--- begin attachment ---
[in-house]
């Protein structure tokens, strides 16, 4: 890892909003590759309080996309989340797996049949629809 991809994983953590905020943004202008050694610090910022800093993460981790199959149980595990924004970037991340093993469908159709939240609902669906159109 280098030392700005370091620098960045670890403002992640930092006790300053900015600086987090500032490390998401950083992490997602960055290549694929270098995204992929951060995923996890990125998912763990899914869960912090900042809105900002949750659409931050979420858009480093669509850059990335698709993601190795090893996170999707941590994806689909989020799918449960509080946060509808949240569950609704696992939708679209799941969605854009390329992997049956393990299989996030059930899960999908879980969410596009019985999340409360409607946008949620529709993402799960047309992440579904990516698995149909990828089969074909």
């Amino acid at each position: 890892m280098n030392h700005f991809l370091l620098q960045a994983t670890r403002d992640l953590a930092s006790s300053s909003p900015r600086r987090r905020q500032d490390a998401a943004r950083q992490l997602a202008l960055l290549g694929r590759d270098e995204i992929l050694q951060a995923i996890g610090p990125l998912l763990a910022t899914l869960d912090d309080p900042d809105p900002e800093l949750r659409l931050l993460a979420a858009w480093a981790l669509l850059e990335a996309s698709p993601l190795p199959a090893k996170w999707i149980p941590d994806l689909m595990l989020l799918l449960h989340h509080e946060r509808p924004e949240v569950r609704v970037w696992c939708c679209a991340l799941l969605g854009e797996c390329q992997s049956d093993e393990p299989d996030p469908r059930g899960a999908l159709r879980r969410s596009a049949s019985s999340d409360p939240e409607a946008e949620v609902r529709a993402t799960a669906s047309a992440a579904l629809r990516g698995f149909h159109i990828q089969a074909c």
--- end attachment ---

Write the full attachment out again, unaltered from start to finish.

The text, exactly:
[in-house]
């Protein structure tokens, strides 16, 4: 890892909003590759309080996309989340797996049949629809 991809994983953590905020943004202008050694610090910022800093993460981790199959149980595990924004970037991340093993469908159709939240609902669906159109 280098030392700005370091620098960045670890403002992640930092006790300053900015600086987090500032490390998401950083992490997602960055290549694929270098995204992929951060995923996890990125998912763990899914869960912090900042809105900002949750659409931050979420858009480093669509850059990335698709993601190795090893996170999707941590994806689909989020799918449960509080946060509808949240569950609704696992939708679209799941969605854009390329992997049956393990299989996030059930899960999908879980969410596009019985999340409360409607946008949620529709993402799960047309992440579904990516698995149909990828089969074909």
């Amino acid at each position: 890892m280098n030392h700005f991809l370091l620098q960045a994983t670890r403002d992640l953590a930092s006790s300053s909003p900015r600086r987090r905020q500032d490390a998401a943004r950083q992490l997602a202008l960055l290549g694929r590759d270098e995204i992929l050694q951060a995923i996890g610090p990125l998912l763990a910022t899914l869960d912090d309080p900042d809105p900002e800093l949750r659409l931050l993460a979420a858009w480093a981790l669509l850059e990335a996309s698709p993601l190795p199959a090893k996170w999707i149980p941590d994806l689909m595990l989020l799918l449960h989340h509080e946060r509808p924004e949240v569950r609704v970037w696992c939708c679209a991340l799941l969605g854009e797996c390329q992997s049956d093993e393990p299989d996030p469908r059930g899960a999908l159709r879980r969410s596009a049949s019985s999340d409360p939240e409607a946008e949620v609902r529709a993402t799960a669906s047309a992440a579904l629809r990516g698995f149909h159109i990828q089969a074909c």